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Elizabeth Stewart-Severy/Aspen Public Radio News

New plan aims to keep water in Roaring Fork

The City of Aspen and Pitkin County have completed a plan for how to manage the upper Roaring Fork River; the goal is to keep more water flowing.

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Update at 10:50 a.m. ET: Boeing to resume deliveries of 787s

Boeing, which had delivered about 50 of its new passenger aircraft before battery failures in January grounded the plane, says it will resume deliveries to airline customers in early May, The Associated Press reports.

Rectify, a new drama series from the Sundance Channel, wants to stand out from the pack — and it certainly succeeds at that. It's a six-hour limited series, more along the British model of TV than ours here in the States. If these first six installments catch on enough, the story will continue. If not, that's it.

And Rectify is so unusual a show, with its own deliberate pace and premise and approach, that it may not build enough viewership to keep going. But that doesn't mean it's not a worthwhile show, or a memorable one — because it is.

Copyright 2014 NPR. To see more, visit http://www.npr.org/.

Transcript

TERRY GROSS, HOST:

The daily lowdown on books, publishing, and the occasional author behaving badly.

The latest developments in the investigation into the bombings at the Boston Marathon and related news include:

Update at 7:36 p.m. ET. Suspect Unarmed When Arrested:

When police cornered Dzhokhar Tsarnev in a boat in Watertown, they said they traded fire with the Boston bombing suspect.

A suspect is in custody after five people were reportedly shot to death in Manchester, Ill., a town of 300 or so residents about 90 miles north of St. Louis, The St. Louis Post-Dispatch reports.

Public health authorities in Taiwan have identified the first human case of a new type of bird flu seen outside China.

The development, while not unexpected, points to the potential spread of a new type of bird flu that has, according to the World Health Organization, sickened at least 108 people and been implicated in 22 deaths.

"The @AP Twitter account, which was suspended after being hacked, has been secured and is back up. Thank you for your patience."

That's the word Wednesday morning from The Associated Press.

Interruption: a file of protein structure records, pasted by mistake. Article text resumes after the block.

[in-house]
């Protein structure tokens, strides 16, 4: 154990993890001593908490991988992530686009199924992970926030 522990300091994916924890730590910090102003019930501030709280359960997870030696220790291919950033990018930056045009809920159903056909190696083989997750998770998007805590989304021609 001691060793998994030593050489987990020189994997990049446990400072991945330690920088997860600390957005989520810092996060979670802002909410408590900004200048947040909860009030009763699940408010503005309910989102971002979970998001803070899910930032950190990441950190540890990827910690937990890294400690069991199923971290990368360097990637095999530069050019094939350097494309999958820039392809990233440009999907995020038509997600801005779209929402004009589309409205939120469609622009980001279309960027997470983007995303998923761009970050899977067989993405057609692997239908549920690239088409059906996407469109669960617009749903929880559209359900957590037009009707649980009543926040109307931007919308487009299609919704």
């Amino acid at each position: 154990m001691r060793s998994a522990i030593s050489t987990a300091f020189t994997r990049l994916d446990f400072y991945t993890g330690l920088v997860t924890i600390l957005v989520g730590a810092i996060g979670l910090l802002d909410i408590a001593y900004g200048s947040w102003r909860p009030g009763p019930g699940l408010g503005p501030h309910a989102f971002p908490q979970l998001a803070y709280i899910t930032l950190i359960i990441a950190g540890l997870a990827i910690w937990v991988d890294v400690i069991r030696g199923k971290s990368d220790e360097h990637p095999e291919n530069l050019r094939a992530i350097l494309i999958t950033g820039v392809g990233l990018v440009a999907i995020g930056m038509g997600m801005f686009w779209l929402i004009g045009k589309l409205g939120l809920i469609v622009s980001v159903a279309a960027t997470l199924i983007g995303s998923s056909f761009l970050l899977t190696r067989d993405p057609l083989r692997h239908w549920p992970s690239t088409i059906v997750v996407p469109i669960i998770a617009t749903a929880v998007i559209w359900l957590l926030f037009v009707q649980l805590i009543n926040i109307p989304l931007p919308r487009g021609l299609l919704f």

We all deserve a break from the past week's news. This NASA video could be just the right thing.

"Clashes broke out between protesters and riot police near France's lower house of parliament late on Tuesday just hours after the country legalized gay marriage, with opponents of the law hurling projectiles at police, who responded with tear gas," France 24 reports.

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Valley Roundup brings together a panel of guest journalists who provide additional insights, analysis and context to the news.

Mountain Edition

Mountain Edition is Aspen Public Radio's weekly newsmagazine. The show focuses on news, analysis, and commentary about Aspen and the Roaring Fork Valley.

2017 Program Guide

State News

Colorado lawmakers wrapped up their annual legislative session this week. Even though the session was often overshadowed by sexual harassment allegations and the expulsion of former Rep. Steve Lebsock, lawmakers and the governor said it was one of the most successful sessions in history

After a dramatic and tearful day in early March, lawmakers voted out one of their own. Democratic Rep. Steve Lebsock was the first lawmaker expelled in 103 years after allegations of sexual harassment, intimidation and retaliation from five women, were found to be credible.

But that wasn't the end.

Thousands of Colorado teachers spent two days rallying at the state Capitol for higher salaries and more money for schools. They highlighted long-standing funding problems and potential changes to the state’s public employee pension program currently being debated by the legislature.

Statehouse reporter Bente Birkeland spoke with Brian Eason of The Associated Press and Ed Sealover with the Denver Business Journal about the rallies.

Senate leaders expect to meet soon to address next steps in possible punishments for Sen. Randy Baumgardner. Three independent investigations by two agencies have found allegations of sexual harassment against him at the Capitol credible.

Democrats are pushing for swift action. Baumgardner, a Hot Sulphur Springs Republican, survived an expulsion vote on April 2. That vote hinged on the findings of just one of the three investigations, which concluded that Baumgardner more likely than not grabbed and slapped a former legislative aide’s buttocks.  The two other investigations had not been finalized at the time of that vote. They were only released to the accusers last week. We made them fully available to the public on April 24 with the accusers’ consent.

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